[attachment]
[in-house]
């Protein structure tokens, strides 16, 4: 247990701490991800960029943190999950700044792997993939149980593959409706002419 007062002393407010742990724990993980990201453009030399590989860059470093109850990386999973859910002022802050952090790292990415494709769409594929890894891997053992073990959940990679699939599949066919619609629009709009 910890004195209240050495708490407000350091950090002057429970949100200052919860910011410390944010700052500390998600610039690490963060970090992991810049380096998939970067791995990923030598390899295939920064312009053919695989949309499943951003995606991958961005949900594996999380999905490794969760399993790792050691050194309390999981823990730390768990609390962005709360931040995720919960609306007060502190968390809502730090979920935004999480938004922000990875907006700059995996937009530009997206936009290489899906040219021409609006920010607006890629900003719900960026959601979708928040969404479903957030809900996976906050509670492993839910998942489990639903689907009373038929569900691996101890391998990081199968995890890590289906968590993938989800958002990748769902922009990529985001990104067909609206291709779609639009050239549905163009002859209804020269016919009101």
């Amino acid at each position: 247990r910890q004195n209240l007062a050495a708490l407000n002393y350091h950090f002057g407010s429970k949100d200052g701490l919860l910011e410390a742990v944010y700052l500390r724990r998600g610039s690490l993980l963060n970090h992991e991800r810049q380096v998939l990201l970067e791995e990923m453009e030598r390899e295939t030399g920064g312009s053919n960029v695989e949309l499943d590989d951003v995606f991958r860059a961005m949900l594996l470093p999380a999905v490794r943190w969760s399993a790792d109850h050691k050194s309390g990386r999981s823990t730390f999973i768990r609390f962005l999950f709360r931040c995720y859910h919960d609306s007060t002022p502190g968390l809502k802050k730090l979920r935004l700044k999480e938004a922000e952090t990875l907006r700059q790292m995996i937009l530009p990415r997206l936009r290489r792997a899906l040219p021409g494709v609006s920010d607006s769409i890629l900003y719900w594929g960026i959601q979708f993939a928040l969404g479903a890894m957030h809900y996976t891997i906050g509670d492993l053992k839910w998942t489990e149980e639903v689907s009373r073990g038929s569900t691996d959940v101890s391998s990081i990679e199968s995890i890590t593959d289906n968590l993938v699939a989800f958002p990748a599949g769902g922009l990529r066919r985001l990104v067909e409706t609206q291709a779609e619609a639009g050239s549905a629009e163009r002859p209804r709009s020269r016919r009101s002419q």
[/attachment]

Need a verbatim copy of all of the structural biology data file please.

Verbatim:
[in-house]
């Protein structure tokens, strides 16, 4: 247990701490991800960029943190999950700044792997993939149980593959409706002419 007062002393407010742990724990993980990201453009030399590989860059470093109850990386999973859910002022802050952090790292990415494709769409594929890894891997053992073990959940990679699939599949066919619609629009709009 910890004195209240050495708490407000350091950090002057429970949100200052919860910011410390944010700052500390998600610039690490963060970090992991810049380096998939970067791995990923030598390899295939920064312009053919695989949309499943951003995606991958961005949900594996999380999905490794969760399993790792050691050194309390999981823990730390768990609390962005709360931040995720919960609306007060502190968390809502730090979920935004999480938004922000990875907006700059995996937009530009997206936009290489899906040219021409609006920010607006890629900003719900960026959601979708928040969404479903957030809900996976906050509670492993839910998942489990639903689907009373038929569900691996101890391998990081199968995890890590289906968590993938989800958002990748769902922009990529985001990104067909609206291709779609639009050239549905163009002859209804020269016919009101």
């Amino acid at each position: 247990r910890q004195n209240l007062a050495a708490l407000n002393y350091h950090f002057g407010s429970k949100d200052g701490l919860l910011e410390a742990v944010y700052l500390r724990r998600g610039s690490l993980l963060n970090h992991e991800r810049q380096v998939l990201l970067e791995e990923m453009e030598r390899e295939t030399g920064g312009s053919n960029v695989e949309l499943d590989d951003v995606f991958r860059a961005m949900l594996l470093p999380a999905v490794r943190w969760s399993a790792d109850h050691k050194s309390g990386r999981s823990t730390f999973i768990r609390f962005l999950f709360r931040c995720y859910h919960d609306s007060t002022p502190g968390l809502k802050k730090l979920r935004l700044k999480e938004a922000e952090t990875l907006r700059q790292m995996i937009l530009p990415r997206l936009r290489r792997a899906l040219p021409g494709v609006s920010d607006s769409i890629l900003y719900w594929g960026i959601q979708f993939a928040l969404g479903a890894m957030h809900y996976t891997i906050g509670d492993l053992k839910w998942t489990e149980e639903v689907s009373r073990g038929s569900t691996d959940v101890s391998s990081i990679e199968s995890i890590t593959d289906n968590l993938v699939a989800f958002p990748a599949g769902g922009l990529r066919r985001l990104v067909e409706t609206q291709a779609e619609a639009g050239s549905a629009e163009r002859p209804r709009s020269r016919r009101s002419q």